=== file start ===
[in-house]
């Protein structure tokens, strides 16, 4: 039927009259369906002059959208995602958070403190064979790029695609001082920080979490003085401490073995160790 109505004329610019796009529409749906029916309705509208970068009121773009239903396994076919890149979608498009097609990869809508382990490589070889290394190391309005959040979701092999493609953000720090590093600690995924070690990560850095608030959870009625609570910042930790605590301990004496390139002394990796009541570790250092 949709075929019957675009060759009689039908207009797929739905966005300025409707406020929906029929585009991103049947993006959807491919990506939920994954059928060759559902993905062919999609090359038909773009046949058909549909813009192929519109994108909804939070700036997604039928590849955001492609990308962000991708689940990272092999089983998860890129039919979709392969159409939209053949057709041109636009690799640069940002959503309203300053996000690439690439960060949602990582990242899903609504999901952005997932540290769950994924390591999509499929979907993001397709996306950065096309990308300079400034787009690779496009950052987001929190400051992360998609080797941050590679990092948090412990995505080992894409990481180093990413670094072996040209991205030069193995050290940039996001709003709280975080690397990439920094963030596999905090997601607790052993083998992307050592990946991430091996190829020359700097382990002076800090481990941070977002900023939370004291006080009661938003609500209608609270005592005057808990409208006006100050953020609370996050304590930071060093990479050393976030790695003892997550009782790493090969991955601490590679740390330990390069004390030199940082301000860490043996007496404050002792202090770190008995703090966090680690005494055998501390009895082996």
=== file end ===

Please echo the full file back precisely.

[in-house]
């Protein structure tokens, strides 16, 4: 039927009259369906002059959208995602958070403190064979790029695609001082920080979490003085401490073995160790 109505004329610019796009529409749906029916309705509208970068009121773009239903396994076919890149979608498009097609990869809508382990490589070889290394190391309005959040979701092999493609953000720090590093600690995924070690990560850095608030959870009625609570910042930790605590301990004496390139002394990796009541570790250092 949709075929019957675009060759009689039908207009797929739905966005300025409707406020929906029929585009991103049947993006959807491919990506939920994954059928060759559902993905062919999609090359038909773009046949058909549909813009192929519109994108909804939070700036997604039928590849955001492609990308962000991708689940990272092999089983998860890129039919979709392969159409939209053949057709041109636009690799640069940002959503309203300053996000690439690439960060949602990582990242899903609504999901952005997932540290769950994924390591999509499929979907993001397709996306950065096309990308300079400034787009690779496009950052987001929190400051992360998609080797941050590679990092948090412990995505080992894409990481180093990413670094072996040209991205030069193995050290940039996001709003709280975080690397990439920094963030596999905090997601607790052993083998992307050592990946991430091996190829020359700097382990002076800090481990941070977002900023939370004291006080009661938003609500209608609270005592005057808990409208006006100050953020609370996050304590930071060093990479050393976030790695003892997550009782790493090969991955601490590679740390330990390069004390030199940082301000860490043996007496404050002792202090770190008995703090966090680690005494055998501390009895082996």